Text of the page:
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Behind the Scenes With Hunt A Killer: A Murder Mystery Immersive Experience With 100K Players

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Hunt A Killer is a murder mystery subscription that has taken the nation by storm. They currently have over 100,000 active subscribers and have created a completely unique game (check out our review). We've interviewed the CEO Ryan Hogan along with some of the game creators, Carlea Holl-Jensen and Melissa LaMartina to understand how the game is created and what sets it apart from regular board games. If you want to try out Hunt A Killer, sign up here!

Why"Hunt A Killer?" What's the inspiration for the name?

Ryan: We wanted people to immediately understand the nature of our products. What person hasn't watched a true-crime TV show and thought to themselves "I could do that, I could hunt a killer and solve that crime?" The name evokes an aha moment for people that quickly allows them to realize they would take part in solving the mystery.

Board games have risen in popularity over the past decade. It could be the pop culture that's"The Big Bang Theory," but board game culture has really gotten mainstream.

Ryan: I think a lot of the stigma that there used to be against board games and geek culture has changed, I mean look at the success of superhero movies. That said, people have always connected over board games. In a digital age, a game that you can sit down and play together, off of your phones, is something that people crave and enjoy. The more people are connected to their devices, the more that the need for games like Hunt A Killer arises.

A subscription is a very unorthodox way of introducing and playing a game. Why this format?

Ryan: In the same way that a television show can offer a more in-depth story than a movie, with a subscription we can offer a more in-depth experience than with a one-off box. Since our stories are ongoing, we are able to take our time building our individual characters and story arcs. There is time between the boxes and that's when people discuss theories online or with their co-detectives. In our current season, you'll even get emails that expand on the story in between your boxes. We want it to feel like you are working an investigation, each box will come with new evidence and by the end of each "season" (or case), you'll be looking at a pile of evidence, have solved various clues and ciphers, and know each of the characters.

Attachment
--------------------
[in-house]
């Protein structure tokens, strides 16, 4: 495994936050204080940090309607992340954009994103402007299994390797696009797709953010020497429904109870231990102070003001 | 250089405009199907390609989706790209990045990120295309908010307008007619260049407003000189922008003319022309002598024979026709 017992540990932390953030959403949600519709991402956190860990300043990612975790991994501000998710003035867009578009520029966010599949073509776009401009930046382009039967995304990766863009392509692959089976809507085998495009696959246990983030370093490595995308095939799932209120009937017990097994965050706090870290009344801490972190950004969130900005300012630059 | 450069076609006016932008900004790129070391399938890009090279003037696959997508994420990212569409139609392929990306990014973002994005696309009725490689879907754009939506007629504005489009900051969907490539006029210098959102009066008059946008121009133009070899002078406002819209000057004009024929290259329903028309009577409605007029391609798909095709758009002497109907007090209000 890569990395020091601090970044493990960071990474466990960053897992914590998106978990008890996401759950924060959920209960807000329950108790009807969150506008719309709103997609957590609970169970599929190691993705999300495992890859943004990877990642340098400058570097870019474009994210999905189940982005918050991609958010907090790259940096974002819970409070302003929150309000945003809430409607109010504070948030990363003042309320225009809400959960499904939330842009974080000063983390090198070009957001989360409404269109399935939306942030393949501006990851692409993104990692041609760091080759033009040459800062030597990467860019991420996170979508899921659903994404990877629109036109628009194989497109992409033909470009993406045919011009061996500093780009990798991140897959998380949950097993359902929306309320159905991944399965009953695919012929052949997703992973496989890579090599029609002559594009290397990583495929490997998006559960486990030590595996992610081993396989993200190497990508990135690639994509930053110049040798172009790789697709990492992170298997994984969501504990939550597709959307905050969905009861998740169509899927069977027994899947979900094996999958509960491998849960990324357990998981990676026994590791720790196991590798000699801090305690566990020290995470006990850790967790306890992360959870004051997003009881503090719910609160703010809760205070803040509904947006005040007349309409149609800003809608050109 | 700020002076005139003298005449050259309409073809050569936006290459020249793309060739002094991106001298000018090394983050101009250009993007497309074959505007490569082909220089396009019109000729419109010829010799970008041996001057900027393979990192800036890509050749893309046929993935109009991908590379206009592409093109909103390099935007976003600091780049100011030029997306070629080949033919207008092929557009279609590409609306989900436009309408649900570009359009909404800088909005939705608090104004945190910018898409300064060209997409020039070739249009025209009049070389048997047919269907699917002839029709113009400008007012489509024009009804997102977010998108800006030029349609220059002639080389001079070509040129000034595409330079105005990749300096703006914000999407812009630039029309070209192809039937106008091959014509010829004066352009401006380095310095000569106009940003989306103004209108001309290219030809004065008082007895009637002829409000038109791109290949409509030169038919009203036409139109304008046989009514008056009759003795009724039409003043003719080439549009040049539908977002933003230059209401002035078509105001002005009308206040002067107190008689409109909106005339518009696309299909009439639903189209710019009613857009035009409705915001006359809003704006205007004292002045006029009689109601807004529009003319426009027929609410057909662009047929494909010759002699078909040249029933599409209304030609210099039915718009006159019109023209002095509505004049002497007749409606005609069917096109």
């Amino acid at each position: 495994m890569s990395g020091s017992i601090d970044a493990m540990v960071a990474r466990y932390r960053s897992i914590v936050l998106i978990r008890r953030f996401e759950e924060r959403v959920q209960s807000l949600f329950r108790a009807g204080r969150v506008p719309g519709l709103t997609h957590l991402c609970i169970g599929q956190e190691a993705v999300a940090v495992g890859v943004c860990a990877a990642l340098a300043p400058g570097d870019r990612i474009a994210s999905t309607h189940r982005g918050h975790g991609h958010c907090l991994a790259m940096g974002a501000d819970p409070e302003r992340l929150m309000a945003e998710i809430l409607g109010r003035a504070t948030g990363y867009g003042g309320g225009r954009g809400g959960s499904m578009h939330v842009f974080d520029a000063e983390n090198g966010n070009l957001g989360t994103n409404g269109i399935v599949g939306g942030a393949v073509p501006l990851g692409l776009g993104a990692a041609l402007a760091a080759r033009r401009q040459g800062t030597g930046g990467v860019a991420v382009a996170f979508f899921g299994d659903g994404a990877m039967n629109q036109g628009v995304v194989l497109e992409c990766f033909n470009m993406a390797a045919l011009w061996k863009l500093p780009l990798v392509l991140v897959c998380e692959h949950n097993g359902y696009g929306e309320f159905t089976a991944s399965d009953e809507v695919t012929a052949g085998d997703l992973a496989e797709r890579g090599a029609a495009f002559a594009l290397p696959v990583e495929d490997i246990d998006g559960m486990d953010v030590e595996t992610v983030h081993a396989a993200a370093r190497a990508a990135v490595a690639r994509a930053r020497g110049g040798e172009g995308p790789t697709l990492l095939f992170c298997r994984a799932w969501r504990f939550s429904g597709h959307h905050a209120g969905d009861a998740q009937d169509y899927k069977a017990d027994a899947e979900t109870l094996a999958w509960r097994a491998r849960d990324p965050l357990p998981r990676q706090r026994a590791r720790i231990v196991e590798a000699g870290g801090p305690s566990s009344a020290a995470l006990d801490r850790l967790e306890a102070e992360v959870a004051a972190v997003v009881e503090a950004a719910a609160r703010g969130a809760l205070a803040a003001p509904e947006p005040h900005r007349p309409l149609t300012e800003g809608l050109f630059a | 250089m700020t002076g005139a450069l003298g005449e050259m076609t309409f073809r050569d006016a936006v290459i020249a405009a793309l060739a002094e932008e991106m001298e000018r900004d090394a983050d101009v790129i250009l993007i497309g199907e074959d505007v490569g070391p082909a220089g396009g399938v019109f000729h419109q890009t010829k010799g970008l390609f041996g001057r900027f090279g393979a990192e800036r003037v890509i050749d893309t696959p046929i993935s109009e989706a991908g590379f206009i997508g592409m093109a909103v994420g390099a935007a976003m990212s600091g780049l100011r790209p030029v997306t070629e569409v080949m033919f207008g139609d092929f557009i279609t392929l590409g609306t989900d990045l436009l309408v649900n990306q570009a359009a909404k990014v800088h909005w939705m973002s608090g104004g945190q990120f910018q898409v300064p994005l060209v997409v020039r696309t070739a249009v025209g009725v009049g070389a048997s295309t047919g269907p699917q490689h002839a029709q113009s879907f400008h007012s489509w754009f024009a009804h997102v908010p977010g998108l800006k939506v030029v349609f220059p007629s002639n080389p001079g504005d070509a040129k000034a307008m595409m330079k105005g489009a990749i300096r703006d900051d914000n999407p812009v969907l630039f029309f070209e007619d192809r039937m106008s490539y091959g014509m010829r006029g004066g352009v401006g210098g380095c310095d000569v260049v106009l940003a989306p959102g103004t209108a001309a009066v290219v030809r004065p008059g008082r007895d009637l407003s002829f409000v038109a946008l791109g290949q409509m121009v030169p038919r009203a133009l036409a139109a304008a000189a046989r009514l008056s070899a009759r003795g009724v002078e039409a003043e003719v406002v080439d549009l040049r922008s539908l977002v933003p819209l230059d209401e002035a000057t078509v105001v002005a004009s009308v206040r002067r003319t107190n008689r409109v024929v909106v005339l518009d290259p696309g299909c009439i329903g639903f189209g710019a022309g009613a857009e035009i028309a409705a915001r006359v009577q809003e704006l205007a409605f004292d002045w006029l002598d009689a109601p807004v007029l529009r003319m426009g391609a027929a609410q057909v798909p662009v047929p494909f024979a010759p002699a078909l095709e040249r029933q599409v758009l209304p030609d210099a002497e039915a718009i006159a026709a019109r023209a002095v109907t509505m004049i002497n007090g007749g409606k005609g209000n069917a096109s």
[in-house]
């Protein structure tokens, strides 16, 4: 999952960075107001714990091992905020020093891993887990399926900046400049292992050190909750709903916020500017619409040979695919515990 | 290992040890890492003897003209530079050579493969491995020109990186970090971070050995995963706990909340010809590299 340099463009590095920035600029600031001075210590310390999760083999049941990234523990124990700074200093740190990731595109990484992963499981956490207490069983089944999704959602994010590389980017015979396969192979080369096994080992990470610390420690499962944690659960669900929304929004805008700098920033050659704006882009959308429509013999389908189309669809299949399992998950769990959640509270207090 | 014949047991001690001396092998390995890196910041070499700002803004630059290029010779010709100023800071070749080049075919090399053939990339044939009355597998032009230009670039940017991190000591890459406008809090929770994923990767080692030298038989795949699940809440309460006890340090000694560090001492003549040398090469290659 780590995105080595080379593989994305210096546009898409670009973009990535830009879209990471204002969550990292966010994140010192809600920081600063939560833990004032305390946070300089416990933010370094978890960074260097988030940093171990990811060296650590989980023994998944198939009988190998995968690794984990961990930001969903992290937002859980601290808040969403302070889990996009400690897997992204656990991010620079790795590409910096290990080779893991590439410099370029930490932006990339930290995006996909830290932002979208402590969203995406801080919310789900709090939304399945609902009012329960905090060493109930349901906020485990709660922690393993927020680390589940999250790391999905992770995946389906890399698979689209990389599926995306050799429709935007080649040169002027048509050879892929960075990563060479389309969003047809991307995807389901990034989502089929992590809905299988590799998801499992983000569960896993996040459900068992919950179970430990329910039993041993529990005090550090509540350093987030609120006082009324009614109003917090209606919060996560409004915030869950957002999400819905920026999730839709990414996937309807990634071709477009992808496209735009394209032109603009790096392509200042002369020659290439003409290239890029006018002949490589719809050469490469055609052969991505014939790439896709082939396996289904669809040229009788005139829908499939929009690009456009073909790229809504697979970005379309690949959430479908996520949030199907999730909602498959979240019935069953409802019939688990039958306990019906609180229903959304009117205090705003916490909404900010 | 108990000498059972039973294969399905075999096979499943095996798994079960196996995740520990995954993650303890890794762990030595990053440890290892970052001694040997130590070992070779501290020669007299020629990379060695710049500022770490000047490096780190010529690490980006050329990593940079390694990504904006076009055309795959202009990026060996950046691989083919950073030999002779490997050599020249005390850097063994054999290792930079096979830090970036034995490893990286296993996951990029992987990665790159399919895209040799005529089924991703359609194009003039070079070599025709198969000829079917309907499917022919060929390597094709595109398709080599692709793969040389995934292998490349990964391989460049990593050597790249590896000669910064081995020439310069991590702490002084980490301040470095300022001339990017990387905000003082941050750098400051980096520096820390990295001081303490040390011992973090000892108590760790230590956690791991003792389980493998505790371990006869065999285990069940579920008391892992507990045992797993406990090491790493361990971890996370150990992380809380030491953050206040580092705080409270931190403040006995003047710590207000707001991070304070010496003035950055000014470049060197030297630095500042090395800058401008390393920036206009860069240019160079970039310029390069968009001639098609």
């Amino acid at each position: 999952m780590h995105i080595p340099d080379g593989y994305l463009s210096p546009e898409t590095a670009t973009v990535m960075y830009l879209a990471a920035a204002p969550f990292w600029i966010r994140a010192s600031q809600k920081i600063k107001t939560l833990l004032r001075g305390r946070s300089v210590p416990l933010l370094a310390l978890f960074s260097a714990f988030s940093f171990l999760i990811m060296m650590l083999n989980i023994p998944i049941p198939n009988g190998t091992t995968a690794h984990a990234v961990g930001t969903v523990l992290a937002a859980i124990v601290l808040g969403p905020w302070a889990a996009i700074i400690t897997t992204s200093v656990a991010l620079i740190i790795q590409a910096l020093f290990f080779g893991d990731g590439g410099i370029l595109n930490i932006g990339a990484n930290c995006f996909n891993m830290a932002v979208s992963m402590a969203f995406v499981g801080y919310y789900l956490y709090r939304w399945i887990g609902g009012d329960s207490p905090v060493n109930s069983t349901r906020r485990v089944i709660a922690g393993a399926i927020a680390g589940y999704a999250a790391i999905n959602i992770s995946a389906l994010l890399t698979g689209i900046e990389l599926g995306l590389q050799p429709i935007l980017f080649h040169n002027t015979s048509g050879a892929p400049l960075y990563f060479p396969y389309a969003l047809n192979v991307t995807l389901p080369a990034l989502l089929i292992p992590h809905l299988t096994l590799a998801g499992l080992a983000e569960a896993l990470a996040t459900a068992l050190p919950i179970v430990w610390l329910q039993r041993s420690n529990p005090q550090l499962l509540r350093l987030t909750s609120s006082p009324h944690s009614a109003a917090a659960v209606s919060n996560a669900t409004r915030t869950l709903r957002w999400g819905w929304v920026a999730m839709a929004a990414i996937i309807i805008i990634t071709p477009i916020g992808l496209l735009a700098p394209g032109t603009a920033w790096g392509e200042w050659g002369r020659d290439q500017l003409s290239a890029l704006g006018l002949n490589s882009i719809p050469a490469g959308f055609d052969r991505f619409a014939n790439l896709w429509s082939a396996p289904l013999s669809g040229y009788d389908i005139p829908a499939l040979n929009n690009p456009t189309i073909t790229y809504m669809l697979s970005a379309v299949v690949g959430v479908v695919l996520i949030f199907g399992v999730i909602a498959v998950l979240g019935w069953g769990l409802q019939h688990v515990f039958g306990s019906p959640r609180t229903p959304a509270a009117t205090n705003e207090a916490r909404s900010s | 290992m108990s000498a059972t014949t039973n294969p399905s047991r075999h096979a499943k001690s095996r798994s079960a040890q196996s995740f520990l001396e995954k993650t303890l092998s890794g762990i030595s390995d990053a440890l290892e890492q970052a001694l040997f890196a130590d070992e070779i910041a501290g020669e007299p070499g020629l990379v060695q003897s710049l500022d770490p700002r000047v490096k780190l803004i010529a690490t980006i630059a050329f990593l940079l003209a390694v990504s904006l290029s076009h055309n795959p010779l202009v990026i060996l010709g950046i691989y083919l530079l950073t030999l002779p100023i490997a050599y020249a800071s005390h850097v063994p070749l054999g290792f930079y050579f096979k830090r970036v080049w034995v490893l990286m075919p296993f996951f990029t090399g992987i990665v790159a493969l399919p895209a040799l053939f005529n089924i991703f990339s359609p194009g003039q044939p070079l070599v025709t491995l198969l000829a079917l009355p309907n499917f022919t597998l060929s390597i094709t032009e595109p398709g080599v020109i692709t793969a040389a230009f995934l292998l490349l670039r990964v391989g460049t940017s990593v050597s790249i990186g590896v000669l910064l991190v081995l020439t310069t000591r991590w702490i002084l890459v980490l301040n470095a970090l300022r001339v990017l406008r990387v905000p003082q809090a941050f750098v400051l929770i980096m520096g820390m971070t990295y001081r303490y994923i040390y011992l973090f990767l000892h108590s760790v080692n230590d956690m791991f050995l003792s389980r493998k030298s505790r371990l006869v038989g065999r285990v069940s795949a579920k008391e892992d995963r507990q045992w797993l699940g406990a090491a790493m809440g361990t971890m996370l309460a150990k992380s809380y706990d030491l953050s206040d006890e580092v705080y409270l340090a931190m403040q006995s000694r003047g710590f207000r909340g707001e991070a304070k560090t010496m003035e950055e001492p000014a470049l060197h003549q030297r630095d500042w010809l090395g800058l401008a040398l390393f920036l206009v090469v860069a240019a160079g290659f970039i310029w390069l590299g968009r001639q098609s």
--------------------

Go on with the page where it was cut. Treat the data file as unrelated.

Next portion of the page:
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Try out Hunt A Killer and see if you can solve a murder.

Hunt A Killer now has a strong and passionate community. Did you expect people to have this positive feedback when you're doing the beta for the game?

Carlea: I don't know if anyone could have predicted the incredible response we'd see from members at the outset, but the enthusiastic response very quickly made it clear that there was something about the concept that people really respond to. It's such a pleasure to hear about how our members feel about the games. Their feedback is one of the most valuable resources the creative team has. We're always assessing our members' comments to help us make stronger, more satisfying games. A lot of the creative choices we're making today are in direct response to the feedback our members gave us about the early seasons of the product, and I definitely think the games we're making now are even better because of that feedback.